Received an FDA EUA for the treatment of COVID-19 when it is administered within 48 hours of MV or ECMO. There is insufficient evidence for the Panel to recommend either for or against its use.
    Vilobelimab

    FDA EUA Dose for COVID-19 in Hospitalized Adults Receiving MV or ECMO

    • Vilobelimab 800 mg by IV infusion after dilution, for a maximum of 6 doses; start treatment within 48 hours of intubation (Day 1) followed by administration on Days 2, 4, 8, 15, and 22 if patient is still hospitalized (even if discharged from ICU)
    • Secondary infections
    • Infusion-related reactions
    • Delirium
    • PE
    • HTN
    • Pneumothorax
    • DVT
    • Liver enzyme elevations 
    • Hypoxemia
    • Thrombocytopenia
    • Pneumomediastinum
    • Supraventricular tachycardia
    • Constipation
    • Rash
    • Signs and symptoms of new infections
    • Infusion-related reactions
    • CBC with differential
    • Liver enzymes
    • None expected

    Availability

    • Vilobelimab is not approved by the FDA, but it is commercially available for use in hospitalized adults with COVID-19, as authorized by the EUA.14
     
    Interleukin-1 Inhibitors
    Anakinra: Received an FDA EUA for the treatment of COVID-19 in certain hospitalized adults. There is insufficient evidence for the Panel to recommend either for or against its use.
    Canakinumab:
    The Panel recommends against the use of canakinumab for the treatment of COVID-19, except in a clinical trial.
    Anakinra

    FDA EUA Dose for COVID-19 in Hospitalized Patients Aged ≥18 Years

    • Anakinra 100 mg SUBQ once daily for 10 days
    Dose for Patients With CrCl <30 mL/min
    • Anakinra 100 mg SUBQ every other day for 5 total doses over 10 days15
    • Neutropenia (particularly when used concomitantly with other agents that can cause neutropenia)
    • HSRs, including anaphylaxis and angioedema
    • Secondary infections
    • Injection site reactions
    • Liver enzyme elevations
    • Hyperkalemia
    • Hypernatremia 
    • Rash
    • CBC with differential; assess neutrophils before starting treatment and during therapy.
    • BMP
    • Liver enzymes
    • Renal function
    • Use with TNF-blocking agents is not recommended due to potential increased risk of infection.
    • Contraindicated in patients with known hypersensitivity to proteins derived from Escherichia coli, anakinra, or any component of the product15 
    Canakinumab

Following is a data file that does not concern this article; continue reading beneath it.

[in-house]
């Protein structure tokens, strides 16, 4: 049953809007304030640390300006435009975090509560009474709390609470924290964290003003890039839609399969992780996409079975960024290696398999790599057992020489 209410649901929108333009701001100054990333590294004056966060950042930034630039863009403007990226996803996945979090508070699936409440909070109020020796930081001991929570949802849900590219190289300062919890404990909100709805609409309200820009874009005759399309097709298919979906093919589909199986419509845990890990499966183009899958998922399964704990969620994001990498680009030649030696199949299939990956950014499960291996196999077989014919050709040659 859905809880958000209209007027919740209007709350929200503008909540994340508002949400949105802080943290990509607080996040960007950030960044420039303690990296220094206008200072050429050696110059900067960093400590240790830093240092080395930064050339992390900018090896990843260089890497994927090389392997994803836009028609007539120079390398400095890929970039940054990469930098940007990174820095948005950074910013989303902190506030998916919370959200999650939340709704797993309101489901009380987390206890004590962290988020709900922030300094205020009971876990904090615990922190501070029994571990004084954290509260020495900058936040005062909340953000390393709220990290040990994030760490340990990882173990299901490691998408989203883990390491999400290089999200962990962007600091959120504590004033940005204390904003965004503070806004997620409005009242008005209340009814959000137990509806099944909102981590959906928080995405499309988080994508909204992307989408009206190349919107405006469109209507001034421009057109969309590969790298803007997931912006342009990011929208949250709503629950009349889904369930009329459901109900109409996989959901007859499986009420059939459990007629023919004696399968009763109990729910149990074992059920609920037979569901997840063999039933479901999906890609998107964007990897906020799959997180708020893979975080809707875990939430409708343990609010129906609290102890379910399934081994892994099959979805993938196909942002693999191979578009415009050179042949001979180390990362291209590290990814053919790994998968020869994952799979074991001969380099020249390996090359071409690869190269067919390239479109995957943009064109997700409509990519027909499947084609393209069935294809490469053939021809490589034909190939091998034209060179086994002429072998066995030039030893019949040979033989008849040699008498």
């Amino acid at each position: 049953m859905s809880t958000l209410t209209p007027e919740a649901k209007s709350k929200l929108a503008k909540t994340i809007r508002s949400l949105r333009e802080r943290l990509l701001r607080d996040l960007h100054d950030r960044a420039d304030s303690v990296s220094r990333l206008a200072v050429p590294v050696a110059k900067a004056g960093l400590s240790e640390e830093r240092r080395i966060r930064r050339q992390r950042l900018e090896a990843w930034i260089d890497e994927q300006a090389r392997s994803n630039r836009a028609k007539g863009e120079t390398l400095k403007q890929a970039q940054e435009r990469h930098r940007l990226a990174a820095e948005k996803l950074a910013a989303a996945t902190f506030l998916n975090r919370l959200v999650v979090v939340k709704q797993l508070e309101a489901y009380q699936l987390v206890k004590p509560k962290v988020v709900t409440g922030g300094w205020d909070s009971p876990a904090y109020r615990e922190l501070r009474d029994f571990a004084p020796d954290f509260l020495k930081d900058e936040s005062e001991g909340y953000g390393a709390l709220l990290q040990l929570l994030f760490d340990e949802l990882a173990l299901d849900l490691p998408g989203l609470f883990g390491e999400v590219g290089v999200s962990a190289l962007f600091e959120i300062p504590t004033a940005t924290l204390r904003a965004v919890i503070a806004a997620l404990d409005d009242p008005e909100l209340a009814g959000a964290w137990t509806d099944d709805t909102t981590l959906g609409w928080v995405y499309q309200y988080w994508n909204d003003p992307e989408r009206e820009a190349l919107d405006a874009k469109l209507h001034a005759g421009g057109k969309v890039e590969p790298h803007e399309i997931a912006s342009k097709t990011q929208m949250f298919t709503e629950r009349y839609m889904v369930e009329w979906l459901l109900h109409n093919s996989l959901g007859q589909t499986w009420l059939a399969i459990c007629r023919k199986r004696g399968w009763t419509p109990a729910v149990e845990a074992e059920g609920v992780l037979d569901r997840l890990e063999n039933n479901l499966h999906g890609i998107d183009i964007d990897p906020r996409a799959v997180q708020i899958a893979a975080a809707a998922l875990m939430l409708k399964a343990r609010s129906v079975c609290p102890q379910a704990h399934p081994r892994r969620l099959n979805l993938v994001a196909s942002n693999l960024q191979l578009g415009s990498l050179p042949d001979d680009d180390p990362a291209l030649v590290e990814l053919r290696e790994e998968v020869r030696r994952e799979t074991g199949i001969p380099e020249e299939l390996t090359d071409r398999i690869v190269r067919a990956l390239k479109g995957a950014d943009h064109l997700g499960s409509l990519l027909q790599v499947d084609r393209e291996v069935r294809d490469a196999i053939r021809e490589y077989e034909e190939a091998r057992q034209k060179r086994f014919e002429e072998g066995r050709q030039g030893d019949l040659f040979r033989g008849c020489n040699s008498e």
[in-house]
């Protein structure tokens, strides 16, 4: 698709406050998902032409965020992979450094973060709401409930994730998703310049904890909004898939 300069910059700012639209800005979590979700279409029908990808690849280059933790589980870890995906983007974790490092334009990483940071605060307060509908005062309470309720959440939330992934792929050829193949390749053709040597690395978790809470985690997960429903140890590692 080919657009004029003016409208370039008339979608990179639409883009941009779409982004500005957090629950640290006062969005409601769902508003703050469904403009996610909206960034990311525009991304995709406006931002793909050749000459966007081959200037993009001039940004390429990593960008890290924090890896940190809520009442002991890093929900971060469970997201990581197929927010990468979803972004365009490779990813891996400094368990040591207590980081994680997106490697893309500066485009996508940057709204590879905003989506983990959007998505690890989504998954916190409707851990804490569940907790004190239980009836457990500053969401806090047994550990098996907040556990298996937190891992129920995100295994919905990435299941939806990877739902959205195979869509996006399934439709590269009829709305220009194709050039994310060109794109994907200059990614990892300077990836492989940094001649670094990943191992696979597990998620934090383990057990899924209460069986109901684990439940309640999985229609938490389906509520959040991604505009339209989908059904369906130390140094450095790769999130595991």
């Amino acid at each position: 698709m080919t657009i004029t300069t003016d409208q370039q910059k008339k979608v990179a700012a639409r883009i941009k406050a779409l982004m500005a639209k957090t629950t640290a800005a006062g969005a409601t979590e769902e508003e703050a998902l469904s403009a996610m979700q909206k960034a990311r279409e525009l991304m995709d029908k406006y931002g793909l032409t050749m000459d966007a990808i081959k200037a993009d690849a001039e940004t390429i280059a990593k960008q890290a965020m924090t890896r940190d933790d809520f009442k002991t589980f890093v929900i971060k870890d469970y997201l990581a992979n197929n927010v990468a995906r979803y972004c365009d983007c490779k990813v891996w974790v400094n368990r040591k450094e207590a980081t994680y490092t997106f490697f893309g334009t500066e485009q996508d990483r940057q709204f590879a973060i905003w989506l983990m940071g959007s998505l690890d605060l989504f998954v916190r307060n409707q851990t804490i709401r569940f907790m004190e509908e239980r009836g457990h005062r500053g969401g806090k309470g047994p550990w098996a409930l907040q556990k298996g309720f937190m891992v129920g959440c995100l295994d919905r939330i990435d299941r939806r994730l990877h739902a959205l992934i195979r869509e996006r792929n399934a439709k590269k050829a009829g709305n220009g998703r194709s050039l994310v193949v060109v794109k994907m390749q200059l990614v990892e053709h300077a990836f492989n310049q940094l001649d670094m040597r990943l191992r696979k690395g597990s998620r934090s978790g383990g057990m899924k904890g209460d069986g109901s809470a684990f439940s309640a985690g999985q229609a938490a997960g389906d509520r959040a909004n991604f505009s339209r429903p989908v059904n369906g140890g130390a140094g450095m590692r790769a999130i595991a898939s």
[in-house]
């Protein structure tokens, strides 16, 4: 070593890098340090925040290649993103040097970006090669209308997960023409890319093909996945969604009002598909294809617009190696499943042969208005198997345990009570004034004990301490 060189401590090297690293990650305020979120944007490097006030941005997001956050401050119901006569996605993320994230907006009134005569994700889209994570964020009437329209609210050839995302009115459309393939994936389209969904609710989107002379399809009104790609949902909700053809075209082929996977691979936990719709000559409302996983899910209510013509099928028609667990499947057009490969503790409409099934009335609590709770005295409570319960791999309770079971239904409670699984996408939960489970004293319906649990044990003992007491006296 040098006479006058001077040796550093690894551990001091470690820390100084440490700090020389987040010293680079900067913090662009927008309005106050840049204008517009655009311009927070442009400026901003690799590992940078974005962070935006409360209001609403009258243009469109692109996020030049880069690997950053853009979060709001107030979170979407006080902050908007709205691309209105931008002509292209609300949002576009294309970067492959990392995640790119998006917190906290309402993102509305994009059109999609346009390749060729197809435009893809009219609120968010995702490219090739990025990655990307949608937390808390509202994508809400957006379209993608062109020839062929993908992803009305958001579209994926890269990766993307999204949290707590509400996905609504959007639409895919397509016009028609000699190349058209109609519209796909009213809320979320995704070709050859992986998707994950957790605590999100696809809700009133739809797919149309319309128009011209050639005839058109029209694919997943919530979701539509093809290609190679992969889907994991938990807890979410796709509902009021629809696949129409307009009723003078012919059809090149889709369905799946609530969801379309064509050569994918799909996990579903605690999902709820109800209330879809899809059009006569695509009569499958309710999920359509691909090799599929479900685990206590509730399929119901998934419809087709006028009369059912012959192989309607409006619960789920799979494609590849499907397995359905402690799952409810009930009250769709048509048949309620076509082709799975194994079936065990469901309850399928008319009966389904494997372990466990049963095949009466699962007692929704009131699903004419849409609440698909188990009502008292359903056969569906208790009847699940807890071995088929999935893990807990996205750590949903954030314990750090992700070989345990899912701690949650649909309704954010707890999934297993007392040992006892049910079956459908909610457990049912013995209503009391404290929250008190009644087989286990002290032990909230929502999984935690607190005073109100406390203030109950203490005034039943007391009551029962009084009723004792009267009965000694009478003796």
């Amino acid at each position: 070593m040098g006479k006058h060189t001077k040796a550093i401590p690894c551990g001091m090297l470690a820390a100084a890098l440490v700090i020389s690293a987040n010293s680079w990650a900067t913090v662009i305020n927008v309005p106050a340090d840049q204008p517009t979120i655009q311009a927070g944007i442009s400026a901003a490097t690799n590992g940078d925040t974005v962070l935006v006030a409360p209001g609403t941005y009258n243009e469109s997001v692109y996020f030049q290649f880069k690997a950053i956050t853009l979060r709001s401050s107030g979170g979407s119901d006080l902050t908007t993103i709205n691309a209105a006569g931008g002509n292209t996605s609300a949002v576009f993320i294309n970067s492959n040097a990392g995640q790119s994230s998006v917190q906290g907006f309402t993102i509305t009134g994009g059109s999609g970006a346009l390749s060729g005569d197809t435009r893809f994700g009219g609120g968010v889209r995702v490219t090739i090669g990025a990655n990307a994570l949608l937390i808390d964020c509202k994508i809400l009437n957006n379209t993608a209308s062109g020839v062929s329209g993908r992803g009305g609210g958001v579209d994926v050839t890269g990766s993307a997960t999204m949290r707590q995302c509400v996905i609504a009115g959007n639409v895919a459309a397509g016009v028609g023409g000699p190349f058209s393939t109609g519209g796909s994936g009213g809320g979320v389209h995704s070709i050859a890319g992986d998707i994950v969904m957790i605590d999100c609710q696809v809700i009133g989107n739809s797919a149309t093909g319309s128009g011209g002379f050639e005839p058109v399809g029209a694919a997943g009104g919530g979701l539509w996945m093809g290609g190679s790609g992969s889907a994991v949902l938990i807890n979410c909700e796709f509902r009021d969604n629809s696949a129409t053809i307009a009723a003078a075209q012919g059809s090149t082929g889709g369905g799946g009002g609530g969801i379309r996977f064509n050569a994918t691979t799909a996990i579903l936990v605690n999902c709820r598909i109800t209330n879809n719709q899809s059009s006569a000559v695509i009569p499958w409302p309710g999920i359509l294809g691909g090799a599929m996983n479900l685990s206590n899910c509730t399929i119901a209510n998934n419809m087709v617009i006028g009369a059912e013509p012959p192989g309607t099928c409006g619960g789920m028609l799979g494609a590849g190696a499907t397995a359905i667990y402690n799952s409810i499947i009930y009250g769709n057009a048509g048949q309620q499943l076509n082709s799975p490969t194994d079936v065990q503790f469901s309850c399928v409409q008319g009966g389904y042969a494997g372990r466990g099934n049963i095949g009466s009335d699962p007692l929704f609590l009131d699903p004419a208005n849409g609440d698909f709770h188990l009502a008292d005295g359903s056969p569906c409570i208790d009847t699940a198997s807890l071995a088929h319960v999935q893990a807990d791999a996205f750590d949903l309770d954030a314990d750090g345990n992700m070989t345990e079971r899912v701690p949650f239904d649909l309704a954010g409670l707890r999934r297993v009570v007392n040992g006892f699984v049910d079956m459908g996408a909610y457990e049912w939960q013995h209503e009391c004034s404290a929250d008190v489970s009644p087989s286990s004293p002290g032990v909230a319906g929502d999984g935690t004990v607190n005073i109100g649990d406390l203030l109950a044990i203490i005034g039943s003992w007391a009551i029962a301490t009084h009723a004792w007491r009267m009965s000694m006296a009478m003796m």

Dose for COVID-19 in Clinical Trials
    • Canakinumab 450–750 mg (based on body weight) by IV infusion over 2 hours16,17

    FDA-Approved Dose for Systemic JIA

    • Canakinumab 4 mg/kg (maximum 300 mg) SUBQ every 4 weeks18
    • HSRs
    • Neutropenia
    • Nasopharyngitis
    • Diarrhea
    • Respiratory tract infections
    • Bronchitis 
    • Gastroenteritis
    • Pharyngitis
    • Musculoskeletal pain
    • Vertigo
    • Abdominal pain
    • Injection site reactions
    • Liver enzyme elevations
    • HSRs
    • CBC with differential
    • Liver enzymes
    • Binding of canakinumab to IL-1 may increase formation of CYP enzymes and alter metabolism of drugs that are CYP substrates.
    • Use with TNF-blocking agents is not recommended due to potential increased risk of infection.
    Availability
    • The IV formulation of canakinumab is not approved by the FDA for use in the United States.18 
    Corticosteroids (Inhaled)
    There is insufficient evidence for the Panel to recommend either for or against the use of inhaled corticosteroids for the treatment of COVID-19.
    Budesonide (Inhaled)Dose for COVID-19 in Clinical Trials
    • Budesonide 800 µg oral inhalation twice daily until symptom resolution or for up to 14 days19,20
    • Secondary infections
    • Oral thrush
    • Systemic AEs are not common, but they may occur when budesonide is coadministered with a strong CYP3A4 inhibitor.
    • Signs of AEs involving the oral mucosa or throat, including thrush
    • Signs of systemic corticosteroid effects (e.g., adrenal suppression)
    • CYP3A4 substrate
    • Do not use with strong CYP3A4 inhibitors.
    • No comments
    Ciclesonide (Inhaled)Dose for COVID-19 in Clinical Trials
    • Ciclesonide 160 µg as 2 MDI inhalations twice daily for 30 days21
    • Secondary infections
    • Oral thrush
    • Systemic AEs (less common)
    • Signs of AEs involving the oral mucosa or throat, including thrush
    • Signs of systemic corticosteroid effects (e.g., adrenal suppression)
    • CYP3A4 substrate
    • Strong CYP3A4 inhibitors are expected to have less effect on ciclesonide exposure than on budesonide or fluticasone exposure.
    • No comments
    Fluticasone (Inhaled)
    Dose for COVID-19 in Clinical Trials
    • Fluticasone 200 µg as 1 MDI inhalation once daily for 14 days22
    • Secondary infections
    • Oral thrush
    • Systemic AEs are not common, but they may occur when fluticasone is coadministered with a strong CYP3A4 inhibitor.
    • Signs of AEs involving the oral mucosa or throat, including thrush